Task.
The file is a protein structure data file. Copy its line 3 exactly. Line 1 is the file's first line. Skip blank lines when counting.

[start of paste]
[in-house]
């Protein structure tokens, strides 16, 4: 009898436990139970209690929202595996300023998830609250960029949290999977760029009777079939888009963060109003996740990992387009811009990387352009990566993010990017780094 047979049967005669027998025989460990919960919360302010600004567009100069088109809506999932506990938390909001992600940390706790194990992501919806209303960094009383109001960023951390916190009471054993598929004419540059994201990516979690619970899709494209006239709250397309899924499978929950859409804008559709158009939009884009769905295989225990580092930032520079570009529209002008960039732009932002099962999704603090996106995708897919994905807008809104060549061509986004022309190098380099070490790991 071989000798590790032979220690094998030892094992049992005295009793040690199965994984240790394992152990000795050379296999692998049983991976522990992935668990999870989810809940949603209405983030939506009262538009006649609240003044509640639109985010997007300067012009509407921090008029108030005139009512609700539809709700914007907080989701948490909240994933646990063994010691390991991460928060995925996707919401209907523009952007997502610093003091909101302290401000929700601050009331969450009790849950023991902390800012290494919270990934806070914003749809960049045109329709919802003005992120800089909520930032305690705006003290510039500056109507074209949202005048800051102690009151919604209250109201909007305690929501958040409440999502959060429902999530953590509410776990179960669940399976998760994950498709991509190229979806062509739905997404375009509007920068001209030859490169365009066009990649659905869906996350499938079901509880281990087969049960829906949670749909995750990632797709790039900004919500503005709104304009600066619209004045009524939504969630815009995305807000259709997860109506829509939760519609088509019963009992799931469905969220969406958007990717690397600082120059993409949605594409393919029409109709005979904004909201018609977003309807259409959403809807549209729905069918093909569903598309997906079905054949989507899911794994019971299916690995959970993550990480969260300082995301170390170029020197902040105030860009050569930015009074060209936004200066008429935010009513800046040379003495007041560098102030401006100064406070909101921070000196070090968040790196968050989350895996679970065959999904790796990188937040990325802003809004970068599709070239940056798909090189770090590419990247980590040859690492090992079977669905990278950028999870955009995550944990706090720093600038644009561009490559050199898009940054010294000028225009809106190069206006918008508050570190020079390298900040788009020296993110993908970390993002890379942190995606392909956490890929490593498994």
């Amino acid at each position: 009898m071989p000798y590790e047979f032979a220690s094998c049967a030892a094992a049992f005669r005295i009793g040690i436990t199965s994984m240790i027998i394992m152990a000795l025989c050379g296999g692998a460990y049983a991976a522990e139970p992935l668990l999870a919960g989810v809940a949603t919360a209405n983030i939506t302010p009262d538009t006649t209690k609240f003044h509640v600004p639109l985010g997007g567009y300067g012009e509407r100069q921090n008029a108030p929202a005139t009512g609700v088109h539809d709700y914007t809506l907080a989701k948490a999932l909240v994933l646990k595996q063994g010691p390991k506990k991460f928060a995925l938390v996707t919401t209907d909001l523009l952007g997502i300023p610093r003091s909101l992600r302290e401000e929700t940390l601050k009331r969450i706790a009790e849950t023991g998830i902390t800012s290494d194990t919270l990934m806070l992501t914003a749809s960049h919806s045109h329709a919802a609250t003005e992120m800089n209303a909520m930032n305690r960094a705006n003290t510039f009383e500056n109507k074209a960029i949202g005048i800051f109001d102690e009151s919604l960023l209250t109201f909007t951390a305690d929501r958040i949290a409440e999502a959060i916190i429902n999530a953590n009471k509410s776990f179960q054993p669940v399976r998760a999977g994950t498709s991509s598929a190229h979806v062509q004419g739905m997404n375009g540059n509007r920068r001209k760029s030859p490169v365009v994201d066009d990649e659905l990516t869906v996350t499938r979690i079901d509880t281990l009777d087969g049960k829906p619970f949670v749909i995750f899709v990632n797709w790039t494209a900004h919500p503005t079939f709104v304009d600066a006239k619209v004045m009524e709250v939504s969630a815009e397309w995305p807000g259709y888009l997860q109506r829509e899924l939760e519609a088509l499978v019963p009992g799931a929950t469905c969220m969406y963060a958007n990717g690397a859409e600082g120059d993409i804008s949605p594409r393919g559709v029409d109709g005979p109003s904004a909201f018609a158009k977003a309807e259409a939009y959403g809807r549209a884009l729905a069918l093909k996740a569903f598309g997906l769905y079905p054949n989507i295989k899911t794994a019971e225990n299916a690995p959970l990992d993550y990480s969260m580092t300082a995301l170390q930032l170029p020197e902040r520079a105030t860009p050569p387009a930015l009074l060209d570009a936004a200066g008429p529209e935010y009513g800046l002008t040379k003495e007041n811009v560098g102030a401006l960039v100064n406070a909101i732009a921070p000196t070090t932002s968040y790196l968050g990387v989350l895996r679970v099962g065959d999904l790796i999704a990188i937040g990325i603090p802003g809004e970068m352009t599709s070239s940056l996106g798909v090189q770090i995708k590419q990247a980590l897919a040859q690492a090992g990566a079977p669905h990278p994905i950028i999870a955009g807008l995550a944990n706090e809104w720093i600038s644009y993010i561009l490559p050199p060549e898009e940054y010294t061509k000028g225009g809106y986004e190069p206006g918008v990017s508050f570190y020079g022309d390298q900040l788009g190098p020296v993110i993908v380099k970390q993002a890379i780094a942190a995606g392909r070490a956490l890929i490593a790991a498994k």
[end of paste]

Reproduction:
């Amino acid at each position: 009898m071989p000798y590790e047979f032979a220690s094998c049967a030892a094992a049992f005669r005295i009793g040690i436990t199965s994984m240790i027998i394992m152990a000795l025989c050379g296999g692998a460990y049983a991976a522990e139970p992935l668990l999870a919960g989810v809940a949603t919360a209405n983030i939506t302010p009262d538009t006649t209690k609240f003044h509640v600004p639109l985010g997007g567009y300067g012009e509407r100069q921090n008029a108030p929202a005139t009512g609700v088109h539809d709700y914007t809506l907080a989701k948490a999932l909240v994933l646990k595996q063994g010691p390991k506990k991460f928060a995925l938390v996707t919401t209907d909001l523009l952007g997502i300023p610093r003091s909101l992600r302290e401000e929700t940390l601050k009331r969450i706790a009790e849950t023991g998830i902390t800012s290494d194990t919270l990934m806070l992501t914003a749809s960049h919806s045109h329709a919802a609250t003005e992120m800089n209303a909520m930032n305690r960094a705006n003290t510039f009383e500056n109507k074209a960029i949202g005048i800051f109001d102690e009151s919604l960023l209250t109201f909007t951390a305690d929501r958040i949290a409440e999502a959060i916190i429902n999530a953590n009471k509410s776990f179960q054993p669940v399976r998760a999977g994950t498709s991509s598929a190229h979806v062509q004419g739905m997404n375009g540059n509007r920068r001209k760029s030859p490169v365009v994201d066009d990649e659905l990516t869906v996350t499938r979690i079901d509880t281990l009777d087969g049960k829906p619970f949670v749909i995750f899709v990632n797709w790039t494209a900004h919500p503005t079939f709104v304009d600066a006239k619209v004045m009524e709250v939504s969630a815009e397309w995305p807000g259709y888009l997860q109506r829509e899924l939760e519609a088509l499978v019963p009992g799931a929950t469905c969220m969406y963060a958007n990717g690397a859409e600082g120059d993409i804008s949605p594409r393919g559709v029409d109709g005979p109003s904004a909201f018609a158009k977003a309807e259409a939009y959403g809807r549209a884009l729905a069918l093909k996740a569903f598309g997906l769905y079905p054949n989507i295989k899911t794994a019971e225990n299916a690995p959970l990992d993550y990480s969260m580092t300082a995301l170390q930032l170029p020197e902040r520079a105030t860009p050569p387009a930015l009074l060209d570009a936004a200066g008429p529209e935010y009513g800046l002008t040379k003495e007041n811009v560098g102030a401006l960039v100064n406070a909101i732009a921070p000196t070090t932002s968040y790196l968050g990387v989350l895996r679970v099962g065959d999904l790796i999704a990188i937040g990325i603090p802003g809004e970068m352009t599709s070239s940056l996106g798909v090189q770090i995708k590419q990247a980590l897919a040859q690492a090992g990566a079977p669905h990278p994905i950028i999870a955009g807008l995550a944990n706090e809104w720093i600038s644009y993010i561009l490559p050199p060549e898009e940054y010294t061509k000028g225009g809106y986004e190069p206006g918008v990017s508050f570190y020079g022309d390298q900040l788009g190098p020296v993110i993908v380099k970390q993002a890379i780094a942190a995606g392909r070490a956490l890929i490593a790991a498994k």